Thursday, October 16, 2008

Breaking Bad Habits

Rise Above Plastics. A simple concept, right? All one has to do is stop using single use plastic bottles and start using reusable shopping bags at grocery and retail stores. Well at least that's the start. Wow, now that is a perfect example of easier said than done!

To be perfectly honest, I think breaking my smoking habit was a hell of a lot easier than weening myself off of single use plastic containers. Quitting smoking was easy. I started to take Zyban, picked a quit date and changed nothing. I kept smoking as I normally did and on the day that I decided to quit, I just stopped buying and smoking cigarettes. Done.

Yet for the past year or so I have really been trying to cut myself off of these stupid shopping bags and plastic bottles. I have a huge selection of reusable shopping bags in my front hallway in my house and a few in my truck yet still I forget them 60% of the time at those locations. The result, My grocery bill grows by a few dollars every time and I gain one more green bag to be left behind the next time I leave the house.

On the plastic bottle front I am a little more successful and that may be because that there is a water mill a 1/2 block from where I work and it takes no time to go down there and refill my jug every day. Of course it also gives me an excuse to take a long break from what I am doing. At home, we use a Brita filtration system and it is really no longer an issue especially since we rarely drink soft drinks anymore.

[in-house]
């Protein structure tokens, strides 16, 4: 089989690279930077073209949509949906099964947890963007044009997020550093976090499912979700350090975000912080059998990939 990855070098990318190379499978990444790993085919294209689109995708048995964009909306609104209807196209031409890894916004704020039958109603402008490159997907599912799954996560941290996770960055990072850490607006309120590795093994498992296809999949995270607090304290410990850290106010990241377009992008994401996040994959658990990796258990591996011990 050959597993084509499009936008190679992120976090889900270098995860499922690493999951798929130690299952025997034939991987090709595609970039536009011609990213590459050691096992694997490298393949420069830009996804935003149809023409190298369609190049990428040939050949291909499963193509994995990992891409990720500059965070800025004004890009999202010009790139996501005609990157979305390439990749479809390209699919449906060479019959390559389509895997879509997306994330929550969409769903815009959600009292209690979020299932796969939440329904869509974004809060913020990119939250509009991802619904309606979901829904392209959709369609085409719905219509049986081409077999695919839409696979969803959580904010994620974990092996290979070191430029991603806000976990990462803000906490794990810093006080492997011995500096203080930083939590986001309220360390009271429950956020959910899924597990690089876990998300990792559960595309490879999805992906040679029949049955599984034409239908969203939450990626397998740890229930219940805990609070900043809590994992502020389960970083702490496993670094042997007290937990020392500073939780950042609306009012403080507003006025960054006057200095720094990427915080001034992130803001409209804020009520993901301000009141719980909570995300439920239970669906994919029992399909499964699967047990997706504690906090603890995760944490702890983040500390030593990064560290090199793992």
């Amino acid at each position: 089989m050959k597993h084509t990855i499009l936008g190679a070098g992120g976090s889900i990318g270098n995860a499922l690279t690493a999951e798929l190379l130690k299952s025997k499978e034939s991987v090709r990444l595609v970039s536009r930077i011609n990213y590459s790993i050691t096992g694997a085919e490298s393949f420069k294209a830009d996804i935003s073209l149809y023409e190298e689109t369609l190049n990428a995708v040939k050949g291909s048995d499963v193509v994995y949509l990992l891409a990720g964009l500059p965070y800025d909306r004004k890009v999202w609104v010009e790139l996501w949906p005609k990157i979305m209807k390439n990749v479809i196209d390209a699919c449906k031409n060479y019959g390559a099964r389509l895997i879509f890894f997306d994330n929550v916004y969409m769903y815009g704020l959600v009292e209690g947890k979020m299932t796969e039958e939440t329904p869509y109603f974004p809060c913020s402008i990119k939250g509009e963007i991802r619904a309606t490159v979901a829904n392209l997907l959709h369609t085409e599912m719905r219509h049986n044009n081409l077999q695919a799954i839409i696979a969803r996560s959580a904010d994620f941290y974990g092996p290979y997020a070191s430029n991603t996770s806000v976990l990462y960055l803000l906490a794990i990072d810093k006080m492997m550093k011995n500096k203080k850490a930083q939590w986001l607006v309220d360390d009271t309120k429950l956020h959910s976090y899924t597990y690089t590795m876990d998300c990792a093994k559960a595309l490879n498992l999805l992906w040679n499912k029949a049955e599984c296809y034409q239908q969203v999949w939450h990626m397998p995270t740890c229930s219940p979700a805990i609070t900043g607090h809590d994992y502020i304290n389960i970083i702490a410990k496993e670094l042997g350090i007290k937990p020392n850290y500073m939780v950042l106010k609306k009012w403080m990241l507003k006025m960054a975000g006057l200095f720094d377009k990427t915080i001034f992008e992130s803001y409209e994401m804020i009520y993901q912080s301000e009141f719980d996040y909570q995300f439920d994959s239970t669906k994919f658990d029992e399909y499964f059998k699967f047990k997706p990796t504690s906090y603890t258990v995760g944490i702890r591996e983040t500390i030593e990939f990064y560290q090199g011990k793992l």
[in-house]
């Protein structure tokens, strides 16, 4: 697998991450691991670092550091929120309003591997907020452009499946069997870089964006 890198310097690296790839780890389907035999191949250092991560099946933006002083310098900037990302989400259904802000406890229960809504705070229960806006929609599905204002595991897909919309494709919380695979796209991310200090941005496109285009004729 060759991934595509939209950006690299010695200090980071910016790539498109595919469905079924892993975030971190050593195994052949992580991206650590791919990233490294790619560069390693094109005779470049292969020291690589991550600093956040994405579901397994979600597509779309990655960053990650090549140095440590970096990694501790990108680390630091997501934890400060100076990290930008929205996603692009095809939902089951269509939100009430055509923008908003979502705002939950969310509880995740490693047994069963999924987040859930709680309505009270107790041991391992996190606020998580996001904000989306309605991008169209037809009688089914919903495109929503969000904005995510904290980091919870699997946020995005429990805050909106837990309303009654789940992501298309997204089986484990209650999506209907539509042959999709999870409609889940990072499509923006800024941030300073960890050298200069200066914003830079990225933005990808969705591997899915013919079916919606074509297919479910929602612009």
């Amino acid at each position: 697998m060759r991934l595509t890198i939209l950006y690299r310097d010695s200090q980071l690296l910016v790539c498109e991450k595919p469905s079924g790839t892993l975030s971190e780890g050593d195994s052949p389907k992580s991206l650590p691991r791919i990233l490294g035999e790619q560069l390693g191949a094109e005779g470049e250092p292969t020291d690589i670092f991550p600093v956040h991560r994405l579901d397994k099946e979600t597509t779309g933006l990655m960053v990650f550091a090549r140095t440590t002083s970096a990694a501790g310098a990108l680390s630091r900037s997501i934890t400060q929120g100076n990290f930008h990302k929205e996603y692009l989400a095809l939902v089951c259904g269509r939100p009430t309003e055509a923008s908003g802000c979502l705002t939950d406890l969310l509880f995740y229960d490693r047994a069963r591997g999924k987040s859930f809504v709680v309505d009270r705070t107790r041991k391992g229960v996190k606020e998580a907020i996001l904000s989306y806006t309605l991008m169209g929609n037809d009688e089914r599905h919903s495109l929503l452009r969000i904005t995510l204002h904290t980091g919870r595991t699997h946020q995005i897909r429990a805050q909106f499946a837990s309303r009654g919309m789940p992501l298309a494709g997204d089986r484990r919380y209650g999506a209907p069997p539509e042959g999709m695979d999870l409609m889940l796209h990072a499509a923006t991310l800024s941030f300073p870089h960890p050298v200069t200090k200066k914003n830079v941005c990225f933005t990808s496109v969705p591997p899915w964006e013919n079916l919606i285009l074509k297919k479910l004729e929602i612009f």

But those damned bags!! They are everywhere! It's not enough to remember to bring them with me to the grocery store or a retail store, that is only a fraction of the places that use them. I walk into the hardware store, there they are. I walk into the industrial marine supply company, here you go. I walk into a restaurant to pick up carry out, you guessed it, there they are again. I am not surprised at all that 14,000,000,000 bags are used in the US alone each year. They are constantly being offered to you and are utterly inescapable.

So what is the solution? For me personally, I have started to leave my bags in a bucket on the passenger side floorboard of my truck so I see them every time I climb in or get out and it seems to have helped out. I think I forget them only 20% of the time now.

What about everyone else and you? I don't know if this is even a problem for those who read this blog. I am assuming that many who come here have made a conscious decision to stop using the single use bags and are looking for more stats and numbers to be able to educate others with. That is why I initially started to subscribe to it. And that is where I think lies the key; not to force it upon others but to subtly educate one or two people at a time and let them make the decision on their own.

Forcing others to conform by implementing penalties or bans, in my opinion, is counterproductive. The hair on the back of my neck stands straight up and my face turns red when someone tries to force me to do something I don't understand, or want to do in the first place, and I know that I am not alone. I did not quit smoking because someone made me do it although many have tried. I did it because I saw my Father die of Lung Cancer. BIG WAKE UP CALL!! The man that raised me, was the big bad FBI agent, was in perfect health and my excuse to not face the dangers of smoking died in a matter of months right in front of me. At that moment I was very educated and very motivated.

We need to take all the videos, pictures and statistics that we see and ingest and keep them in the back of our head and when temptation strikes us or when an opportunity to politely influence another arises, we are armed with the right tools to help them and ourselves break our plastics habit.

In order to rise above plastics, we need to help everyone rise above ignorance as well!